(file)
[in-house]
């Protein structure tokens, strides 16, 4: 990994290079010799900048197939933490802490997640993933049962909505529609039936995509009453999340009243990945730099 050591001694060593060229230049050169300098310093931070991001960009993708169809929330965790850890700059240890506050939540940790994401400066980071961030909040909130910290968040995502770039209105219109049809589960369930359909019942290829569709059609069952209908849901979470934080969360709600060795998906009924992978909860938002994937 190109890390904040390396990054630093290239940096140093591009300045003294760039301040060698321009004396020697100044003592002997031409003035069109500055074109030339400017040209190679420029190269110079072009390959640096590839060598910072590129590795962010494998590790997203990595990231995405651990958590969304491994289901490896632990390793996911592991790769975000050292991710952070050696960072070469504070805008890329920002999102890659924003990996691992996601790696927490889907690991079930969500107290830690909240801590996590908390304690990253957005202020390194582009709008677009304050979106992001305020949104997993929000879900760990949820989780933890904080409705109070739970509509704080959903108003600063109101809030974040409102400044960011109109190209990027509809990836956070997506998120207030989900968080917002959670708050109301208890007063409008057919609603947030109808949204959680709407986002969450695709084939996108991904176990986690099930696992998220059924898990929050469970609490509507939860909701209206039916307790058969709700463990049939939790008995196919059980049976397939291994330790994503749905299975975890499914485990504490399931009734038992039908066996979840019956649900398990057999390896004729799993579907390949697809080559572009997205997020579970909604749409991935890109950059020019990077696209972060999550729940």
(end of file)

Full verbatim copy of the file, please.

[in-house]
């Protein structure tokens, strides 16, 4: 990994290079010799900048197939933490802490997640993933049962909505529609039936995509009453999340009243990945730099 050591001694060593060229230049050169300098310093931070991001960009993708169809929330965790850890700059240890506050939540940790994401400066980071961030909040909130910290968040995502770039209105219109049809589960369930359909019942290829569709059609069952209908849901979470934080969360709600060795998906009924992978909860938002994937 190109890390904040390396990054630093290239940096140093591009300045003294760039301040060698321009004396020697100044003592002997031409003035069109500055074109030339400017040209190679420029190269110079072009390959640096590839060598910072590129590795962010494998590790997203990595990231995405651990958590969304491994289901490896632990390793996911592991790769975000050292991710952070050696960072070469504070805008890329920002999102890659924003990996691992996601790696927490889907690991079930969500107290830690909240801590996590908390304690990253957005202020390194582009709008677009304050979106992001305020949104997993929000879900760990949820989780933890904080409705109070739970509509704080959903108003600063109101809030974040409102400044960011109109190209990027509809990836956070997506998120207030989900968080917002959670708050109301208890007063409008057919609603947030109808949204959680709407986002969450695709084939996108991904176990986690099930696992998220059924898990929050469970609490509507939860909701209206039916307790058969709700463990049939939790008995196919059980049976397939291994330790994503749905299975975890499914485990504490399931009734038992039908066996979840019956649900398990057999390896004729799993579907390949697809080559572009997205997020579970909604749409991935890109950059020019990077696209972060999550729940």